The USA has launched a trade enforcement action against China at the World Trade Organisation (WTO) concerning China’s imposition of export duties on several raw materials. An EU intervention on this WTO challenge has been welcomed by the European Steel Association (EUROFER).

When China joined the WTO in 2001, it agreed to eliminate export restraints on the raw materials concerned, but has failed to meet its commitments in this regard, EUROFER claims.

The raw materials concerned are antimony, cobalt, copper, chromium, graphite, indium, lead, magnesia, talcum, tantalum, and tin. Tin and cobalt in particular are important inputs in some steel production. China’s export duties provide an unfair competitive advantage to that country’s producers at the expense of free and fair international competition.

“We cannot sit on our hands seeing our producers and consumers being hit by unfair trading practices. The past two WTO rulings on Chinese export restrictions have been crystal clear – these measures are against international trade rules. As we do not see China advancing to remove them all, we must take legal action,” said EU Trade Commissioner Cecilia Malmström.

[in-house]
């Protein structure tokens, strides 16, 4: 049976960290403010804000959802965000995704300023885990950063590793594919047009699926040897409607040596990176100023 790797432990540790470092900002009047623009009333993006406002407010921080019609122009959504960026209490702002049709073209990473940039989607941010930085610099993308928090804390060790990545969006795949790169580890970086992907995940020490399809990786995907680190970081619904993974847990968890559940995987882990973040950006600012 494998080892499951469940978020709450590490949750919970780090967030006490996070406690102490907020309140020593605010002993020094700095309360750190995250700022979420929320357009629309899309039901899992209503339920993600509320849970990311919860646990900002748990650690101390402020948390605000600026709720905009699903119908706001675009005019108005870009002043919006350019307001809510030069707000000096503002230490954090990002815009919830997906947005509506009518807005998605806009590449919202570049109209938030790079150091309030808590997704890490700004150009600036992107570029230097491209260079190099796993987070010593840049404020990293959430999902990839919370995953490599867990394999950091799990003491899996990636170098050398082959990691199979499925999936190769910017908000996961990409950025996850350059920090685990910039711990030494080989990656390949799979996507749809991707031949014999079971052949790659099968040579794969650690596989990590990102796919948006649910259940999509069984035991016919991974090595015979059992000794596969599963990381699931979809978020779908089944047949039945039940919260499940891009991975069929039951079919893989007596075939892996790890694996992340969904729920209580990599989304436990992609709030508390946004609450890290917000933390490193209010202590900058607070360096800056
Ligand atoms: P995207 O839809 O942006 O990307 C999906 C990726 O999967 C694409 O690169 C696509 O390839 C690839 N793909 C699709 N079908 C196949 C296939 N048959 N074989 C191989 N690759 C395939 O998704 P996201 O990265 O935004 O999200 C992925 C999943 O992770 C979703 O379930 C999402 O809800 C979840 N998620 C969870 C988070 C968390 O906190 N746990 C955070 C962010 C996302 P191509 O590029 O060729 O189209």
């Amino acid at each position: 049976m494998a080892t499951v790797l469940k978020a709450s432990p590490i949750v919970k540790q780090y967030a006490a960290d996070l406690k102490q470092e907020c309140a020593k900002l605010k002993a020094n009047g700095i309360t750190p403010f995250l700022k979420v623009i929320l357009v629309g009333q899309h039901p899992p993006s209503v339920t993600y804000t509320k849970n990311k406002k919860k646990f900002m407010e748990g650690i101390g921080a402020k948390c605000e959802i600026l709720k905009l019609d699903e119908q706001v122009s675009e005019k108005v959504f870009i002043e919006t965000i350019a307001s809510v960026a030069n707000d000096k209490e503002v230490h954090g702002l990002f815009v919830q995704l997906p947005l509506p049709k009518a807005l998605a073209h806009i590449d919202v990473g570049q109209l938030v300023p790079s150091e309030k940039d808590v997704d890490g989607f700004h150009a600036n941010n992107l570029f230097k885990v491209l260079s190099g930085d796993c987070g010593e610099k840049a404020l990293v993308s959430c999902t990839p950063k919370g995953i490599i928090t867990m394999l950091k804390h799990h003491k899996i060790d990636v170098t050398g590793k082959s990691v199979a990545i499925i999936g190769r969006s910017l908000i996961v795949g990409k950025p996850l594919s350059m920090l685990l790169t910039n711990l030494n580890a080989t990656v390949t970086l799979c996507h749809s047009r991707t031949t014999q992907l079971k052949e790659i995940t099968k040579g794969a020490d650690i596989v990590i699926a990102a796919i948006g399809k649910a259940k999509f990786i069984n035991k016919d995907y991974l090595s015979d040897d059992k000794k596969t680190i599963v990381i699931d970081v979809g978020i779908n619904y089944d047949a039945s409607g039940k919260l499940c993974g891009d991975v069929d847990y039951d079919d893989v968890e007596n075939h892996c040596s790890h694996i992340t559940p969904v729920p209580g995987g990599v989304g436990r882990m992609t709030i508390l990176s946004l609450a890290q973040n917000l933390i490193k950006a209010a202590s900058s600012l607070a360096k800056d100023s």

Axel Eggert, director general of EUROFER, said that Chinese export duties and export quotas have had a massive distortionary impact on both US and EU manufacturers. "These industry players rely on access to the strategic resources in order to compete globally," he said.

According to Mr Eggert, it is incumbent upon US and EU policy makers to do what they legally can to prevent international competitors from taking advantage of the world trade system. "The EU and US move is thus both welcome and significant”, he added.

“China's lack of progress on its WTO commitments and its recalcitrance in implementing the necessary reforms is yet more evidence that the country has a long way to go until it can be granted Market Economy Status,” Eggert concluded.